California Not So “Golden” A NASCAR State
How many seats have been removed from Auto Club/California Speedway? Will that make the place look full for this year’s race?
NASCAR has always wanted to be successful in California, and even though “the suits” would probably claim otherwise (both at International Speedway and Speedway Motorsports as well as NASCAR itself), it’s never really, REALLY succeeded.
Riverside, with the Bobby Allison and the King in front - wearing their wings.
Riverside used to draw decent crowds before becoming a shopping mall and townhouses, but Auto Club, which many hoped would earn a spot in the upper echelon of Monster/Cup tracks, clearly hasn’t, and Sonoma/Sears Point isn’t exactly the most talked-about race of the year, either.
Then there’s the ghost of Ontario, the considerably fainter ghost of Marchbanks/Hanford, and other tracks, from the famous - Ascot Park - to various fairgrounds miles and Bay Meadows, a well-known and long-lived horseracing track. Most of those other tracks ran only one or two NASCAR events and went on to try something else.
Only photo I could find of stock cars at Sacramento - could be NASCAR.
The one-mile California State Fairgrounds track at Sacramento ran half a dozen Grand National races in the ‘50s and early ‘60s, but they were always those oddball events when NASCAR sponsored a race on each coast at the same time, so the entrants were all West Coast racers. Yet AAA and then USAC made the track a regular stop for Indy Cars - A.J. Foyt, Al Unser, Roger Ward and other big-time Indy drivers won there, so why did those succeed and NASCAR languish?
That track closed in 1970 when the fairgrounds moved across town, and a new horse racing track was built at the new site. Motorcycles still run a major race there, but no NASCAR.
Perris Auto Speedway is one of California’s weekly racing venues.
Racing remains popular in California, with several successful short tracks (at least until they become housing developments), drag strips and road courses, but big-time NASCAR continues to be an afterthought on the Golden State sports scene.
Maybe we could dress Kyle Busch up as King Kong and Joey Logano as Godzilla, let them go 10 rounds in a caged ring with Arnold Terminator as referee, and call everybody who attends a race fan.
Actually, that shouldn’t be considered a knock on Californians, because in some ways, I think they’re just America’s vanguard, the trend-setters. In this case, the trend is toward being much more diversified (as in all-over-the-map) in their leisure activities, leaving less attention for any individual sport or other pursuit. Yes, there are successful sports teams in the Golden State, but look how many people there are to support them - I can’t imagine the attendance numbers in L.A. represent as high a percentage of the population as do those in Pittsburgh or Boston.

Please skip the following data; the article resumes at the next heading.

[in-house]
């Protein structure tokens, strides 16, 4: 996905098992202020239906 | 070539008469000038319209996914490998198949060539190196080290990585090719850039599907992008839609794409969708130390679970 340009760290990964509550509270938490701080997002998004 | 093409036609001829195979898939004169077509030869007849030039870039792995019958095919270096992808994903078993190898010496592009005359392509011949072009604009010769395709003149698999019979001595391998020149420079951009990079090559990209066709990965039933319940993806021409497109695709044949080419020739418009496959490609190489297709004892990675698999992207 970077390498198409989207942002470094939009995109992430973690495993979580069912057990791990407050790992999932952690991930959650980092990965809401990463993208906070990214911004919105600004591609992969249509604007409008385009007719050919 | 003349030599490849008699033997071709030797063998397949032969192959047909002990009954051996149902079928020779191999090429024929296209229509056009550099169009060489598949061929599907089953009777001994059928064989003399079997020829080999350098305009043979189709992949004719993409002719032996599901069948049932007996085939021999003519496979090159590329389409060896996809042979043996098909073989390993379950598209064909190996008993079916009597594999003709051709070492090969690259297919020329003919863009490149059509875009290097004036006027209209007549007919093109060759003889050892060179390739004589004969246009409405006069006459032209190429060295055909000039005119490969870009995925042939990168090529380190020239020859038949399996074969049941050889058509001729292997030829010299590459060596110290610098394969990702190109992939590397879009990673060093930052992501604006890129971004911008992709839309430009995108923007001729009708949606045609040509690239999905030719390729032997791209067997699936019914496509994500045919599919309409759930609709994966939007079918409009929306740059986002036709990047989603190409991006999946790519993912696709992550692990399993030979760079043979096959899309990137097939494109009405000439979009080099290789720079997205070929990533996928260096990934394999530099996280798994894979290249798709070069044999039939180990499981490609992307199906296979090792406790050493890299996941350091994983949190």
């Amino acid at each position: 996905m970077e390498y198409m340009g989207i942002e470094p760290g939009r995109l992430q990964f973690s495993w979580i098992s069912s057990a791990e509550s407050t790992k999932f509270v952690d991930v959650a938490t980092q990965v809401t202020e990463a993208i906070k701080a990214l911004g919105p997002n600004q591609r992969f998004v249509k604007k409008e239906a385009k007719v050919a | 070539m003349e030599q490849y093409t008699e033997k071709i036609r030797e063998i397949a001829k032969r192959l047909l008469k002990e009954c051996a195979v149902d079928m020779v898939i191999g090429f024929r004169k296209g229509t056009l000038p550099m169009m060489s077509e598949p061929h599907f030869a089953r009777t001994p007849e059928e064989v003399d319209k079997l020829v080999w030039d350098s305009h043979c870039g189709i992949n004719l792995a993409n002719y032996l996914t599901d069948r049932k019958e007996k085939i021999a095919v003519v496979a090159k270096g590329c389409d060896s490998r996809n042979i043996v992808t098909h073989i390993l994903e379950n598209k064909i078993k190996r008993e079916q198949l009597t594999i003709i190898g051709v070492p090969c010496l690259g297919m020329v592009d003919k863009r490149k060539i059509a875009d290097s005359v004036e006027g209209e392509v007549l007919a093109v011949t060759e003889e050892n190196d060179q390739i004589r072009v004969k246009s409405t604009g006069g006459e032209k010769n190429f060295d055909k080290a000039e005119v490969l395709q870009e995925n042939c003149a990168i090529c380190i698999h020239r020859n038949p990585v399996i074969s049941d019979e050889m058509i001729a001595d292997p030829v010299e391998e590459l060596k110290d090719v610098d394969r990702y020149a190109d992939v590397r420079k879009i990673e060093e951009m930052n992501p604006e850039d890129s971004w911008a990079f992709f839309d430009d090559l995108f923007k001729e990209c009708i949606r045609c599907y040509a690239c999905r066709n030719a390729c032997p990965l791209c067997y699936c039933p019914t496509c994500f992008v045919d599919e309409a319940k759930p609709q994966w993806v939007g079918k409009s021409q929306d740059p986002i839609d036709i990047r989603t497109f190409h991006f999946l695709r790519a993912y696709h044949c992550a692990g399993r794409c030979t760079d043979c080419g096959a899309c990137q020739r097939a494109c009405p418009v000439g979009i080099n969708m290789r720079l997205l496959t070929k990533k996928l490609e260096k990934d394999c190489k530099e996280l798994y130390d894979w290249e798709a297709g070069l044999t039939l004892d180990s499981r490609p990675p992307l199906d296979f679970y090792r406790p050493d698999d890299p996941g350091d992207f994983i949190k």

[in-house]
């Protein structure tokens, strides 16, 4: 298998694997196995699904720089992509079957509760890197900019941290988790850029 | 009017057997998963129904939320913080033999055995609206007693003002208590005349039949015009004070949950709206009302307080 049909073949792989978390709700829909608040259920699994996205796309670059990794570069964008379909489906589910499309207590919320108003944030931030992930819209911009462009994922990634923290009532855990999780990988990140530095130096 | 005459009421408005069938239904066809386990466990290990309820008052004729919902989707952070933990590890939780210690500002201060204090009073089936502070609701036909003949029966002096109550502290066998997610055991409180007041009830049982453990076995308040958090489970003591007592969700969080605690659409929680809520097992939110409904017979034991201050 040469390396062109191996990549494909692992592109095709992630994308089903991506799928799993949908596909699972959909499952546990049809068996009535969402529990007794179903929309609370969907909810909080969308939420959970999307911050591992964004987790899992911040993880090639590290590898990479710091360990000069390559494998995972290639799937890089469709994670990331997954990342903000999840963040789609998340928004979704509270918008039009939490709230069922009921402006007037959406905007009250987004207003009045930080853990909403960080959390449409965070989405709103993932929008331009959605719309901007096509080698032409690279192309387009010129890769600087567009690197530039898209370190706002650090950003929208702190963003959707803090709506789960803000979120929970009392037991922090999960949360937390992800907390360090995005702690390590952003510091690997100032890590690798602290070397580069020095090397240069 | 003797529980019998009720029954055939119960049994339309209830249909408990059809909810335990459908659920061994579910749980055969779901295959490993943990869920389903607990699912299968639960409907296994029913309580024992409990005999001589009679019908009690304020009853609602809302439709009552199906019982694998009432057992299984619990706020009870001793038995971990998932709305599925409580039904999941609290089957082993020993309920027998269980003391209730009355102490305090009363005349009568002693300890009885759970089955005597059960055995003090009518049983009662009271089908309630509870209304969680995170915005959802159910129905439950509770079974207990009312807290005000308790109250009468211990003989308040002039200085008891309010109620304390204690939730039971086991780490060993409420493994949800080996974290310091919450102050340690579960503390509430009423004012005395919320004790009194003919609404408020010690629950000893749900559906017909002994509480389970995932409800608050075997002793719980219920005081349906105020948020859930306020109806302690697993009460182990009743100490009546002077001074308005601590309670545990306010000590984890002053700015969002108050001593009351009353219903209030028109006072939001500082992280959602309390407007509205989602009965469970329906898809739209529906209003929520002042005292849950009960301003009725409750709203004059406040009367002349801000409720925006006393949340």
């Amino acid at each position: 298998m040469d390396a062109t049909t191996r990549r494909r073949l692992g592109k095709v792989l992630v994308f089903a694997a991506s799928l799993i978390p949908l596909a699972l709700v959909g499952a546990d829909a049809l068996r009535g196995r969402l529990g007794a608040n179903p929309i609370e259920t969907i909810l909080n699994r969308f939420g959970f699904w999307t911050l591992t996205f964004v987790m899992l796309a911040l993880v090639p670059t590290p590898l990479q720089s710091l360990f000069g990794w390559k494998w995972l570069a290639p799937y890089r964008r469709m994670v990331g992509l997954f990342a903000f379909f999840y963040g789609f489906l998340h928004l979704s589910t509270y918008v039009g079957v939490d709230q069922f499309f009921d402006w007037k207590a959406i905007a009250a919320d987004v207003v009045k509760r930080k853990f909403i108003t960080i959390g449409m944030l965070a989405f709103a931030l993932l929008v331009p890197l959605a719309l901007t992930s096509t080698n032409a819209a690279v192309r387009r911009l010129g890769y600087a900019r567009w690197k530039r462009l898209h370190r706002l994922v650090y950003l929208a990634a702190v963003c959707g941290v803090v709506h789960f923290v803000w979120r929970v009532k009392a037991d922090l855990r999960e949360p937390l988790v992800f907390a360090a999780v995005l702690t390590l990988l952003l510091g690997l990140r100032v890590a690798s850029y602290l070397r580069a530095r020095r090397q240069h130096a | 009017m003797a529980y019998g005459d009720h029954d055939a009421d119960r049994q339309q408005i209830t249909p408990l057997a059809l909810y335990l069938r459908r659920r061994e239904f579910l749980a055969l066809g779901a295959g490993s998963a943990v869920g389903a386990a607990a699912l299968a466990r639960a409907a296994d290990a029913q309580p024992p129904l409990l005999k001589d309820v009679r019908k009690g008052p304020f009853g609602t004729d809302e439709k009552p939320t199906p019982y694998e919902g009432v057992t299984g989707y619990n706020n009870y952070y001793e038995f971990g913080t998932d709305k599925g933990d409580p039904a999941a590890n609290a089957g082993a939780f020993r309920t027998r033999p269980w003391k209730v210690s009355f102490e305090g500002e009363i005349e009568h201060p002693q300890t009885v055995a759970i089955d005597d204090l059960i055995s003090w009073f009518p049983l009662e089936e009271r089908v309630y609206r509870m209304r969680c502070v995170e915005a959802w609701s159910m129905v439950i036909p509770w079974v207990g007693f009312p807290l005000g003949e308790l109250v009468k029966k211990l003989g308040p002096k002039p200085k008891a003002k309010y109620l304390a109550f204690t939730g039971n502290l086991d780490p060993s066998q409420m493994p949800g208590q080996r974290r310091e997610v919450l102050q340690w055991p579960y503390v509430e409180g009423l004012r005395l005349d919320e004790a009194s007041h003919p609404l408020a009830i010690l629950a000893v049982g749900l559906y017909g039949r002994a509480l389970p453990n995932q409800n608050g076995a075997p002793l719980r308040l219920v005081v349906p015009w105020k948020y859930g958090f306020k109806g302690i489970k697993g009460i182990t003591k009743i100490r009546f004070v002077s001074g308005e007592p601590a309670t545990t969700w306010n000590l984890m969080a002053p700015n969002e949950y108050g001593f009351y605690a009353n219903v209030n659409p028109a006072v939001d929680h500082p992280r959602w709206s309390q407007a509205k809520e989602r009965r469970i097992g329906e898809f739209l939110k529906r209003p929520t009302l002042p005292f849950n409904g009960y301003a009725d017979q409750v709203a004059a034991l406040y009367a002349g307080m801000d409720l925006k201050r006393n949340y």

Maybe what’s happening to NASCAR elsewhere is that people are beginning to have a wider array of other things to do, similar to what Californians have had all along. If that’s the case, we’re going to be seeing more “re-launchings” (or whatever it’s being called) of NASCAR as it struggles to halt its slide.
Here’s the back half of the field for the 1956 Bay Meadows race, with Ralph Moody in the white Ford #1. More Bay Meadows pix can be found here.
Whatever the future brings on the West Coast, the past has its stories, and I’ll draw attention in particular to Bay Meadows, the horse track that ran Grand National events in 1954, ‘55 and ‘56, as well as a couple of AAA Championship (“Big Car”) events and some races for sprints, midgets and other stockers. Here’s a really good story about the track that I found.
This is the 1954 race start at Bay Meadows.
Note that Bay Meadows first tried a couple of other sanctioning bodies for its big stock car race, then turned to NASCAR before eventually deciding that the ponies were its sweet spot.
I don’t think I knew before about Elias Bowie, the first African-American driver to run a Grand National event when he started 31st and finished 28th in the 1955 race. A local, that was Bowie’s only GN start. You can read more about him here.
Only a handful of Southern NASCAR drivers ran in the Bay Meadows events. They paid well for the day, but it was still a long hike and couldn’t possibly have been profitable on its own for the racers. Even though the races were 250 laps on a one-mile track - quite a grind - two of the three were led, start-to-finish, by the same driver. West-Coasters Hershel McGriff and Eddie Pagan won in 1954 and ‘56, each leading all the way, while Tim Flock took the 1955 race.
As was a nearly universal problem with the mile tracks, especially those groomed for horse racing, dust was cited as a problem.
I don’t know if NASCAR will ever unlock the key to unbridled success in the West (other than in Las Vegas, I guess), but there are just too many people there for them to give up trying. That probably means those who come after us will have to some stories to tell as well, and if racing is transformed into something we can’t even imagine today, it’ll probably happen first in California.